(20 - 26) The day Robinson learned Adam Smith's diamond-water paradox.

Notes on Robinson Crusoe, Chapters 20 through 26.

1 year has passed. Robinson had sown grains of barley and rice.
After doing so, he decided to take a big trip and explore the island, which took about a month. At the other side of the island, he looked to the horizon and saw land, but he couldn’t tell whether that was another island or the mainland of America.
Either way it was risky to go there, he thought, for there might be savages.
So he returned to his castle and harvested his grains, which quite pleased him.
At this point, seeing how much he had accomplished at the island with his bare hands (figure of speech), for the first time in the book Robinson felt actually happy about everything that happened:
“My life was much happier than it had been while I was sailing the seas. I took delight in many things that I had never cared for before”.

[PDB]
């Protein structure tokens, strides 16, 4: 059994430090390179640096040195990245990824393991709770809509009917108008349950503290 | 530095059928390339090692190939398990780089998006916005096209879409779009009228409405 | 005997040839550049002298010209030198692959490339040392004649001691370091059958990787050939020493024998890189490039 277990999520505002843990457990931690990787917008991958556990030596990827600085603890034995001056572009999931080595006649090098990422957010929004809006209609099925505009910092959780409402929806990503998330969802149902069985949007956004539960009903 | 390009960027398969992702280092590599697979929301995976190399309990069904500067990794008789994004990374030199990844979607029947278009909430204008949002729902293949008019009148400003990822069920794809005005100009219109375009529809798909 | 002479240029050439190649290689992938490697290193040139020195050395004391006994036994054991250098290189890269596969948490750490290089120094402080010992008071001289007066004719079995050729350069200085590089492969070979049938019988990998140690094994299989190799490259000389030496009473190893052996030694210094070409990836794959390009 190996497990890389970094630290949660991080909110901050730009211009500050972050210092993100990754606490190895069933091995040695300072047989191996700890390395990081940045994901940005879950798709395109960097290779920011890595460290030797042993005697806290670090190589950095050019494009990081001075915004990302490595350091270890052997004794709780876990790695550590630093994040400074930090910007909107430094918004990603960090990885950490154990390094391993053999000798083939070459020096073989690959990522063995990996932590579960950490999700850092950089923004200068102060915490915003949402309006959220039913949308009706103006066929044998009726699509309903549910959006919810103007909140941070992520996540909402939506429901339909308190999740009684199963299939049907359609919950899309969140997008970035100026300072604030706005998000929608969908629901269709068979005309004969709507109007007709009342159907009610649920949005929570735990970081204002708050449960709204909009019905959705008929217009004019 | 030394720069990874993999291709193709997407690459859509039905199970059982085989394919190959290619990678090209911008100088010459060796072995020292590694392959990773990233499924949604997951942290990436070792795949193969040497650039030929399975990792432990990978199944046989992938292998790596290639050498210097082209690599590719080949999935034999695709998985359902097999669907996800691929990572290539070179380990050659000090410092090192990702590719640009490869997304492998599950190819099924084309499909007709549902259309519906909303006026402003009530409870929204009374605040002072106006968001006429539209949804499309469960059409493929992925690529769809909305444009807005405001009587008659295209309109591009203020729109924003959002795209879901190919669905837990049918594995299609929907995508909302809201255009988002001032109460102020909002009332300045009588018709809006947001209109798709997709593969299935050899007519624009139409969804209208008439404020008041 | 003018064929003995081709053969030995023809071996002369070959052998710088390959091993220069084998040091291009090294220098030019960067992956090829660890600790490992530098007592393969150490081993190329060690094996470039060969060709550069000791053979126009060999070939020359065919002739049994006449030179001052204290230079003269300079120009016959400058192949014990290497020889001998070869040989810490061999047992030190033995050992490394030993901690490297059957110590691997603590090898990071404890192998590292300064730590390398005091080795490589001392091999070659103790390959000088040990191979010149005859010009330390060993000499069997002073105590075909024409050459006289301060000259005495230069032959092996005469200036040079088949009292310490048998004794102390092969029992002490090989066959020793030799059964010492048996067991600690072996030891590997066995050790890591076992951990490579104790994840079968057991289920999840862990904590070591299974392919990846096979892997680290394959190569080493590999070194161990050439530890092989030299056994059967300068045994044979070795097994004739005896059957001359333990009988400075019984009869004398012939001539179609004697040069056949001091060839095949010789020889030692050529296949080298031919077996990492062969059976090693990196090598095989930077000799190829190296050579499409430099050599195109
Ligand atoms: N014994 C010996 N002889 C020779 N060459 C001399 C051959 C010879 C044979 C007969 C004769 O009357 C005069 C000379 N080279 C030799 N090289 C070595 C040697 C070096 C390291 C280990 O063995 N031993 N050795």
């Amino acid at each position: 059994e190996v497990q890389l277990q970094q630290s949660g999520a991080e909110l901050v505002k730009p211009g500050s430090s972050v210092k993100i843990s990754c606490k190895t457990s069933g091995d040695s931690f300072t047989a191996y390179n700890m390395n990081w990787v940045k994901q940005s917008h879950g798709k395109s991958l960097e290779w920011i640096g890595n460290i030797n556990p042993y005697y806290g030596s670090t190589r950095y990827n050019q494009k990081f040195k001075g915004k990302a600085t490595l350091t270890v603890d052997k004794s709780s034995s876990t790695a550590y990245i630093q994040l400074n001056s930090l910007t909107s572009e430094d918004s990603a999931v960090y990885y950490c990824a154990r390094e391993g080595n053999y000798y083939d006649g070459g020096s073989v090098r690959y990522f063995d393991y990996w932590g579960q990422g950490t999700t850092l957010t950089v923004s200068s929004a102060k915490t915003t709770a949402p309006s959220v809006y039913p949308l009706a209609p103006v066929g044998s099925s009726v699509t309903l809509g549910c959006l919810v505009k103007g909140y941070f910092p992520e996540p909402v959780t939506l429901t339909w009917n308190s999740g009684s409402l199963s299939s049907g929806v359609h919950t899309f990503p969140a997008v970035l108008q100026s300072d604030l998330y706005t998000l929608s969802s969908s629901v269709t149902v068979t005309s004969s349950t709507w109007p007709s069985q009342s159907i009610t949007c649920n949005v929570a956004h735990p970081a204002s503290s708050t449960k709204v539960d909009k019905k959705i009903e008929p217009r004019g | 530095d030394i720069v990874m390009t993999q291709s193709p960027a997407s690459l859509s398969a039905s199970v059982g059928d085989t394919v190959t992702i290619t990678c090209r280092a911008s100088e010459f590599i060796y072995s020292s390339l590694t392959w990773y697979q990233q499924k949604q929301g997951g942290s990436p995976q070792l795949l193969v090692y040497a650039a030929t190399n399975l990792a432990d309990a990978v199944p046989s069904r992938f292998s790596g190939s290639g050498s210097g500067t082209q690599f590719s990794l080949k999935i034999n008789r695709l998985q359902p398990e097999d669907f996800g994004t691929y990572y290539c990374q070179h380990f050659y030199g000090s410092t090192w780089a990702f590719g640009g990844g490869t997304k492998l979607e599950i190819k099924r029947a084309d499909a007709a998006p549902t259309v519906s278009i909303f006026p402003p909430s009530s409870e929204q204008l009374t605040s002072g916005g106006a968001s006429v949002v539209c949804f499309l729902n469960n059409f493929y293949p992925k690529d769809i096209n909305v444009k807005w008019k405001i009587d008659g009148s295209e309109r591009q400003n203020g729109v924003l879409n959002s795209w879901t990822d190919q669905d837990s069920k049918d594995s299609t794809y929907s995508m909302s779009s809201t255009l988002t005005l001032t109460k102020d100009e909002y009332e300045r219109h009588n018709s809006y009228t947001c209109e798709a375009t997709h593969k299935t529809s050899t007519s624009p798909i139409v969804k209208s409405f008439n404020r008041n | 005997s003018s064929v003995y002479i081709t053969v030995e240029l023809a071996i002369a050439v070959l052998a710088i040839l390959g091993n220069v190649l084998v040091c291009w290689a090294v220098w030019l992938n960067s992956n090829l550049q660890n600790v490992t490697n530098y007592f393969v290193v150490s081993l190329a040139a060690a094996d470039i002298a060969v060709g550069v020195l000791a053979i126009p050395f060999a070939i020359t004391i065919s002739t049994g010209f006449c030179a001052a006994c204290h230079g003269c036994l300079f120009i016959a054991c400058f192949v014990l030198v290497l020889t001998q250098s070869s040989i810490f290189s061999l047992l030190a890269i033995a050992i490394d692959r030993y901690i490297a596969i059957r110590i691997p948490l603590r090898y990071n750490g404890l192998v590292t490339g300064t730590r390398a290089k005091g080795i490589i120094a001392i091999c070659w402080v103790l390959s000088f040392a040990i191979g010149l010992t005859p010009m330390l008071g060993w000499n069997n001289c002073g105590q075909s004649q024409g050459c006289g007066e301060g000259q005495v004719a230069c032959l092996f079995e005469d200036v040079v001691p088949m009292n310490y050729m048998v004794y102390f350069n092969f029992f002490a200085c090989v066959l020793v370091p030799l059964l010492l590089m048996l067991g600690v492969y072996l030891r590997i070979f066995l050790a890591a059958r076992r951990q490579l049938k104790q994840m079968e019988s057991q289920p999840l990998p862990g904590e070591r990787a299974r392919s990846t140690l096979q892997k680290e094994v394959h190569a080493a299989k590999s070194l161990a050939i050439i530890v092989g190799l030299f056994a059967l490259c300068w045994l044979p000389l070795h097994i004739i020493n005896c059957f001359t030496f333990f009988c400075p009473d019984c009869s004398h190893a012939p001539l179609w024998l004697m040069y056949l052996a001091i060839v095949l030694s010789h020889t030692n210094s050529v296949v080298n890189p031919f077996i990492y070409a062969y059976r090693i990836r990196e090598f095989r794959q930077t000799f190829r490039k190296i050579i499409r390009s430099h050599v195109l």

He enjoyed himself for a little while, but, a few chapters / months later, he started wondering whether he could live there for all his life:
“I was always trying to think of some way to escape from the island. True, I was living there with much comfort. I was happier than I had ever been while sailing the seas. But I longed to see other men. I longed for home and friends”.
Then he built such a huge and heavy canoe (big enough for twenty men), that he couldn’t manage to push it into water! After working very hard in such a non-sense project, he went back to his cave feeling foolish, sad and thoughtful…
This was the day when Robinson learned Adam Smith’s diamond-water paradox, or its solution, as the passage below shall demonstrate:
“Why should I be discontented and unhappy? I was the master of all that I saw. I might call myself the king of the island. I had all comforts of life. I had food in plenty. I might raise shiploads of grain, but there was no market for it. I had thousands of trees for timber and fuel, but no one wished to buy. I counted the money which I had brought from the ship. There were above a hundred pieces of gold and silver; but of what use were they? I would have given all for a handful of peas or beans to plant. I would have given all for a bottle of ink”.

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